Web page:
Since I had pale skin, no accent, and my only interests were Star Wars, Weird Al and Nintendo, the kids I grew up with had no idea I was half Mexican. Unless I told them. And really, as a child growing up in Modesto, a then largely white town in California’s San Joaquin Valley, why would I do that? No, for a number of reasons, I learned it was easier to simply keep my mouth shut and observe.
But that got old real fast, and eventually my bottled anger needed an outlet. Which brings me to one of my favorite songs about Los Angeles, Rage Against the Machine’s “People of the Sun” (audio / video). The song that kicks off Rage’s sophomore album Evil Empire (1996) begins with one of Tom Morello’s most unusual guitar riffs (created by scraping the A and E strings with an Allen wrench) and is followed by singer Zack de la Rocha’s opening lyrics:
Since fifteen hundred and sixteen
Minds attacked and overseen
Now crawl amidst the ruins
Of this empty dream
With their borders and boots
On top of us
Pulling knobs on the floor
Of their toxic metropolis
Now, hold on a second, you’re thinking. 1516? Wasn’t Los Angeles founded in 1781?
Okay, technically, this song isn’t solely about Los Angeles. And no, I’m not trying to pull a fast one here. There are indeed lyrics that specifically point to the Zoot Suit Riots, one of our city’s darker historical chapters:
Our past blastin’ on through the verses
Brigades of taxi cabs
Rollin’ Broadway like hearses
Troops stripping zoots
Shots of red mist
Sailor’s blood on the deck
Come sistah, resist
From the era of terror
Check this photo lens
Now the City of Angels
Does the ethnic cleanse
But in “People of the Sun,” Rage Against the Machine presents Los Angeles as simply one battleground of a larger war being waged against the indigenous population of the region. A theme which the band re-explored and expanded on greatly in their follow-up album The Battle of Los Angeles (1999).
Looking back 480 years, the date of 1516 actually references the reconnaissance expeditions to the Yucatan and the Gulf of Mexico ordered by Diego Velásquez de Cuellar, the Spanish governor of Cuba. Their mission? To find new land and new sources of slave labor. In one of its best (and most playful) lyrical moments, “People of the Sun” references this slavery:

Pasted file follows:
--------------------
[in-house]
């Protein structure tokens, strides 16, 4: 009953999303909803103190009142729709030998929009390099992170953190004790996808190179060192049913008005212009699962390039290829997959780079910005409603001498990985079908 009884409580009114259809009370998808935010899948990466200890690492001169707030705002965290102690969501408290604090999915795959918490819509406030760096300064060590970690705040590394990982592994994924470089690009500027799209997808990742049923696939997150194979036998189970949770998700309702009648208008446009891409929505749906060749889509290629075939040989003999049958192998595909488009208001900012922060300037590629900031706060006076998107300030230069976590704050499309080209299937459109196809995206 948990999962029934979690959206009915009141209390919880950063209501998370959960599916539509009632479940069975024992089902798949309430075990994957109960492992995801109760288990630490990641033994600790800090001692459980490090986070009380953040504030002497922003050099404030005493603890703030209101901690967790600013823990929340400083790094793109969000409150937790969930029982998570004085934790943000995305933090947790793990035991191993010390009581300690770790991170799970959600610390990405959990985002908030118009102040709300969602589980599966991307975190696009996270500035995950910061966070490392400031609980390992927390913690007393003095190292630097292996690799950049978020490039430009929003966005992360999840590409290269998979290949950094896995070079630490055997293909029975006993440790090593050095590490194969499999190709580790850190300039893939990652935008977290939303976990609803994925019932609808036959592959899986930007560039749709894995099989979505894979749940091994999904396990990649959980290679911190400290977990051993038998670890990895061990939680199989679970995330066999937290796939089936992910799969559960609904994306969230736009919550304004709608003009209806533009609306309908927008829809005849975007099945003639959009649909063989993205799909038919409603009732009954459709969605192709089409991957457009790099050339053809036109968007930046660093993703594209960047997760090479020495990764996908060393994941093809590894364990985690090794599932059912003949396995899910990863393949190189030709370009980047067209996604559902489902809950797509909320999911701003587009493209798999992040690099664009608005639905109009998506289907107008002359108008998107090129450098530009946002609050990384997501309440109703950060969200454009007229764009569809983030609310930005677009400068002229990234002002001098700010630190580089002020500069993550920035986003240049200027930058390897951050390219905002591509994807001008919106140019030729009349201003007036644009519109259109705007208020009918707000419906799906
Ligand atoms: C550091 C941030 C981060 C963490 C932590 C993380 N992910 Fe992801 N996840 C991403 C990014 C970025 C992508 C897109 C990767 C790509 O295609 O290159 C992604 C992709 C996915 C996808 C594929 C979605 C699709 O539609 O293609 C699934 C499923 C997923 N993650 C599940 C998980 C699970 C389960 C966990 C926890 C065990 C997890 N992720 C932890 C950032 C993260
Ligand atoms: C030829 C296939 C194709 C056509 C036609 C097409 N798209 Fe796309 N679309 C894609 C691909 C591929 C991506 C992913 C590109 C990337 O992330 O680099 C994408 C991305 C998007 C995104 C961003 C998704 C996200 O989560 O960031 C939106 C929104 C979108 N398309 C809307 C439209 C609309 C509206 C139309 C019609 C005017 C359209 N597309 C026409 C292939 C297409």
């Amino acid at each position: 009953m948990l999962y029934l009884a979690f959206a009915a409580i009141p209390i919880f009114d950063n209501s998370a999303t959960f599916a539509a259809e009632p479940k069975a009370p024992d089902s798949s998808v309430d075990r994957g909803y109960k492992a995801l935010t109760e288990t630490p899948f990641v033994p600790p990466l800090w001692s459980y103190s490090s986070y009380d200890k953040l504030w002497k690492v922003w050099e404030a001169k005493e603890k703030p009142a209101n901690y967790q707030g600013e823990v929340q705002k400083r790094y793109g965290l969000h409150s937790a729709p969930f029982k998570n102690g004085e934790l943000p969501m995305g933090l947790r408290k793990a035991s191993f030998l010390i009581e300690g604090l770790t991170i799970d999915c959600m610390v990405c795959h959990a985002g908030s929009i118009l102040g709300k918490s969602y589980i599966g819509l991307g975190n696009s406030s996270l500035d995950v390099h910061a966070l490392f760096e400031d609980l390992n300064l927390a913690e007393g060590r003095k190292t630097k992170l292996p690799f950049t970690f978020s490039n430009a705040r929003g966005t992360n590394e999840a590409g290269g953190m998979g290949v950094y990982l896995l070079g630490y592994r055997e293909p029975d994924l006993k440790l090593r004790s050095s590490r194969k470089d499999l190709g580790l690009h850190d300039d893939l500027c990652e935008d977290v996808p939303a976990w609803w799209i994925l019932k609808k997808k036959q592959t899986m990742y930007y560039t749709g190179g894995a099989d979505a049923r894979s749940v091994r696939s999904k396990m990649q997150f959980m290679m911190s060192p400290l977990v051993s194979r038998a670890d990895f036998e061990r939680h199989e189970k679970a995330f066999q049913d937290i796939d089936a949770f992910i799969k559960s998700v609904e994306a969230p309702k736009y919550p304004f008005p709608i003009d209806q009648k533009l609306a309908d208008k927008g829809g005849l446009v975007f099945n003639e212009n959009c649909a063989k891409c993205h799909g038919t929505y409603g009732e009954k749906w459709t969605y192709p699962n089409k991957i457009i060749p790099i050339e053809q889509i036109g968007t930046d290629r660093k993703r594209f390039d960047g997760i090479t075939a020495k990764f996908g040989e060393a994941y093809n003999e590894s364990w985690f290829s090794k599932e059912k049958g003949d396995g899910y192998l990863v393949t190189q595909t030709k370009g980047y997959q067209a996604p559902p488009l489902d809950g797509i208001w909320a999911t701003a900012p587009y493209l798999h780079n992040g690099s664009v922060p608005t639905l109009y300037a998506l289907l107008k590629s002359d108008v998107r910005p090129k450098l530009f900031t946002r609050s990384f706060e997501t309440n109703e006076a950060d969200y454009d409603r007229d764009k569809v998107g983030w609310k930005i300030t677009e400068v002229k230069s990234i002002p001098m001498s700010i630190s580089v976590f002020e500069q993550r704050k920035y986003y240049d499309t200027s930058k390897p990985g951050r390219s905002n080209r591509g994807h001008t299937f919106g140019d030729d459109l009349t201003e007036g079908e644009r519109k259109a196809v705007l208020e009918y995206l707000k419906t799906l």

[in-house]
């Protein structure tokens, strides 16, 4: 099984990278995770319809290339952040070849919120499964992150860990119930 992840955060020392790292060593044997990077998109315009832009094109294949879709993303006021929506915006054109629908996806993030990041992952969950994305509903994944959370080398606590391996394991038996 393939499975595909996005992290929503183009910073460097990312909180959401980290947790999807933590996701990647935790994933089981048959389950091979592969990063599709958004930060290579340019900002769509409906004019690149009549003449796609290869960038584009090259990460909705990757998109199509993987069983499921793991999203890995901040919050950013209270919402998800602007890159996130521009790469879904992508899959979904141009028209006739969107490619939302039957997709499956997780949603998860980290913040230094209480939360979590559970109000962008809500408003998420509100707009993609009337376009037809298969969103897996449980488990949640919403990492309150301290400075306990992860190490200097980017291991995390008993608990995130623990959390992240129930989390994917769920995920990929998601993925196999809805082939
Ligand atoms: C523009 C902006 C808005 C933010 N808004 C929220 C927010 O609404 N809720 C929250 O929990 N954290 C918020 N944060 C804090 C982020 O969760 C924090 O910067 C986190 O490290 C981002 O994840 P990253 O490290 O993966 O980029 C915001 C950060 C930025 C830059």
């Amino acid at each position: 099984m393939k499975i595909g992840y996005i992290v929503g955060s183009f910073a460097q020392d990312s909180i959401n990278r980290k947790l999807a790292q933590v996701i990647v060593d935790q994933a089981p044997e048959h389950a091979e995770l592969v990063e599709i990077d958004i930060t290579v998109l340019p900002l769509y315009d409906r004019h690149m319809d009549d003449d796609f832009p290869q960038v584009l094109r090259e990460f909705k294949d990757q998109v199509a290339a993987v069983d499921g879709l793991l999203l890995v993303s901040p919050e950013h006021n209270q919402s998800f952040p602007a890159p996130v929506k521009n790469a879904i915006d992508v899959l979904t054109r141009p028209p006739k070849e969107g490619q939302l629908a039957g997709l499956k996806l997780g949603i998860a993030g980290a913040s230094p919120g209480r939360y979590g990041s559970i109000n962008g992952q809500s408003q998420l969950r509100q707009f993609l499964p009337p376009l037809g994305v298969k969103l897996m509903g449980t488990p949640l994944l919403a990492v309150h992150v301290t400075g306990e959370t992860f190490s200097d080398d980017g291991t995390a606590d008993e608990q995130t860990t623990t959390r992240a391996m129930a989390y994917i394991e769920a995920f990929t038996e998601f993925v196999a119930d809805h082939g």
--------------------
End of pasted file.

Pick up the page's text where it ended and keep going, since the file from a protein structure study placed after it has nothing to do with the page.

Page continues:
That the whip
Snapped ya back
Ya spine cracked
Oh, I’m the Marlboro man
Velásquez’ expeditions proved promising enough that he commissioned conquistador Hernán Cortés to explore the area. Cortés defiantly turned this exploration into his own personal mission to conquer the Aztec empire and claim Mexico for Spain. Three years after landing on the mainland, Cortés and his army, along with an alliance of non-Aztec indigenous tribes and an outbreak of smallpox, achieved just that.
It’s no secret that Zack de la Rocha was heavily influenced by the Zapatista movement in Chiapas, Mexico, of 1994, whose arrival on the scene coincided with the passage of the North American Free Trade Agreement (NAFTA) and the removal of Article 27, Section VII of the Mexican Constitution, which had guaranteed land reparations to indigenous people throughout Mexico. The band essentially adopted the Zapatista Army of National Liberation’s red star flag as their visual identity. They even referenced the flag in The Battle of Los Angeles‘ “War Within a Breath”:
Rise through the jungle mist
Clenched to smash power so cancerous
Black flag and a red star
A rising sun loomin’ over Los Angeles
Now, I’d be lying if I claimed I understood all the song’s subtext when it first came out. Hell, a lot of it I only learned about in the last few years. But I distinctly remember feeling disgusted when, shortly after arriving in Los Angeles to attend UCLA, the state narrowly passed Proposition 187, the blatantly xenophobic “Save our State” initiative, which, before being shot down as unconstitutional, sought to bar illegal immigrants from social benefits like health care and public education and attempted to turn teachers, doctors and other civil servants into informants for the Immigration and Naturalization Service.
In that type of atmosphere, hearing “People of the Sun” on KROQ was oddly comforting. It meant that even if I wasn’t at home in my own skin, somebody else was — or desperately wanted to be — and they weren’t afraid to scream it.
This entry is part of the Songs About Los Angeles series.
Image: Rage Against the Machine on the JumboTron at Coachella 2007. Photos by Mike Winder.